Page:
Gruber has been a starter from the day he joined the Bucs as a first-round pick in 1988. In fact, he had never missed a single snap, a streak of 4,850 plays, until he sat out last season's first live games in a contract dispute. He was all but traded to the Raiders, but the deal fell through when L.A. and Gruber couldn't reach an agreement. Eventually, Hugh Culverhouse, the late Tampa Bay owner, convinced Gruber to sign a four-year, $8.6 million deal with the Bucs. As the story goes, Gruber told Culverhouse, "I'm tired of losing," to which Culverhouse replied, "How the hell do you think I feel?"
Culverhouse assured Gruber the team was committed to bringing top draft picks and free agents to Tampa Bay, and that promise meant more to him than a Pro Bowl nod. "One of my goals is to make the Pro Bowl, but it's something I can't control." Gruber says. "If the Pro Bowl is what the Lord intends, so be it. Otherwise, I'll just play and give it all I've got."
Coming On Strong
Viking defensive end James Harris, whose interception at the line of scrimmage led to Minnesota's only touchdown in a 13-10 overtime win over Green Bay last Thursday, has always been a bit of a misfit on the football field. An undrafted free agent, Harris played tight end in his first season at Temple. He moved to outside linebacker his sophomore year, eventually setting a school record for blocked kicks, with nine. After signing with Seattle before the 1992 season, Harris was switched to nosetackle. He struggled and was cut before the season, but a few weeks later he was signed by the Vikings and put on the practice squad.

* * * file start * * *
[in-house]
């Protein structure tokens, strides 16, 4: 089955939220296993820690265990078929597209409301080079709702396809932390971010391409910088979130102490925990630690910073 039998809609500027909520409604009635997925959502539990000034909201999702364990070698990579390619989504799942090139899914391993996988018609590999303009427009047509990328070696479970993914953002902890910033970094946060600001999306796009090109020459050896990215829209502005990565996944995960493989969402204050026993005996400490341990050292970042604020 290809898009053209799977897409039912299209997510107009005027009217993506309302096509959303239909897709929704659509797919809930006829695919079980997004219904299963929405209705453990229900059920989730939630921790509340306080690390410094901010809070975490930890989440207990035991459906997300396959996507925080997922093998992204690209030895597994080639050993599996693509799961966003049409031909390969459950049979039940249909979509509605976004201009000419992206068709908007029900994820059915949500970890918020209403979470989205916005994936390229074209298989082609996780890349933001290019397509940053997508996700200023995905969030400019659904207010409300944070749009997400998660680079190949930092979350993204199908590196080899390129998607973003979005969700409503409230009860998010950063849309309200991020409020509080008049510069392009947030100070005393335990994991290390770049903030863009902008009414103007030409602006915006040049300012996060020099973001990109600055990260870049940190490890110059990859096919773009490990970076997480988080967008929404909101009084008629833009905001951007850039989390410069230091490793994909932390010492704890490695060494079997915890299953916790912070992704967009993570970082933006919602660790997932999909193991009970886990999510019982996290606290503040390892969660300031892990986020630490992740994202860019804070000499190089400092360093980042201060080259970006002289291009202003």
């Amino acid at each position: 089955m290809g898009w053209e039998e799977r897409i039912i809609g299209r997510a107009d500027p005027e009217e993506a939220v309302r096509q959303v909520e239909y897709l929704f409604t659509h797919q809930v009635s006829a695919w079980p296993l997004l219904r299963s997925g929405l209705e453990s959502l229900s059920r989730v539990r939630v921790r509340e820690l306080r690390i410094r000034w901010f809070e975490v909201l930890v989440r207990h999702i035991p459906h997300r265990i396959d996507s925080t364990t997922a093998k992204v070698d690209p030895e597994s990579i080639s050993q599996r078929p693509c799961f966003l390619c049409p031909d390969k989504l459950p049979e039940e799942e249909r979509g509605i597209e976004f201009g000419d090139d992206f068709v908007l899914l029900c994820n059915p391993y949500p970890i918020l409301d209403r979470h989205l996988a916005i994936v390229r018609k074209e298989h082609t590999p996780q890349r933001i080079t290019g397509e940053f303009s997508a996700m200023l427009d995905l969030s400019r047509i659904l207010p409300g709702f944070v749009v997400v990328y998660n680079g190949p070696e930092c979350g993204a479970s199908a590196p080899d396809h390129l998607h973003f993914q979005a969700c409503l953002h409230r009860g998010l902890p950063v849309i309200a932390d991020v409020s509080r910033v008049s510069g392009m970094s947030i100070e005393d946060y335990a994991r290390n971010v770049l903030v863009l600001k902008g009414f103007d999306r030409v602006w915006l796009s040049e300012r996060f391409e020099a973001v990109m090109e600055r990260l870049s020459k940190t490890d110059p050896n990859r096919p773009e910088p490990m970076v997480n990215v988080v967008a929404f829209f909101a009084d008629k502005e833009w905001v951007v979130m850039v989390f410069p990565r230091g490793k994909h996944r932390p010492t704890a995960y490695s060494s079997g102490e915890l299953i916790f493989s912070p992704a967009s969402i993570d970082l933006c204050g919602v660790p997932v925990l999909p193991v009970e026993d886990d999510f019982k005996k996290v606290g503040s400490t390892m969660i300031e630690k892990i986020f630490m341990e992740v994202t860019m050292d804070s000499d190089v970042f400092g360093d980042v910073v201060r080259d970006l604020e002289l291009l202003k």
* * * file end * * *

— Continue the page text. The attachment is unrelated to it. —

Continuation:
"I've confused a lot of coaches in my day," says the 6'4", 270-pound Harris. "In college NFL scouts said I was too small to play defensive line and too big to play linebacker. The question was whether I could stop the run."
He proved himself this year in a three-way battle in training camp to replace Pro Bowl end Chris Doleman, who had been traded to Atlanta. Harris's success was remarkable, considering that when he joined the Vikings, he didn't even know how to gel into a three-point stance.
"He had played so many positions, it was a matter of teaching him techniques and moves," recalls defensive line coach John Teerlinck, who gave Harris a spiral notebook and ordered him to record every mistake he made and every correction he was taught. Harris still diligently chronicles his play after practices and games. Teerlinck has also spent countless hours working on Harris's psyche, toughening him up mentally.
"You have to be tough, growing up where I did, in East St. Louis [Ill.], but it's a different type of toughness," Harris says. "You grow up always thinking that somebody's out to get you. I was fighting an inner battle with myself. I've learned how to channel that energy into getting to the quarterback."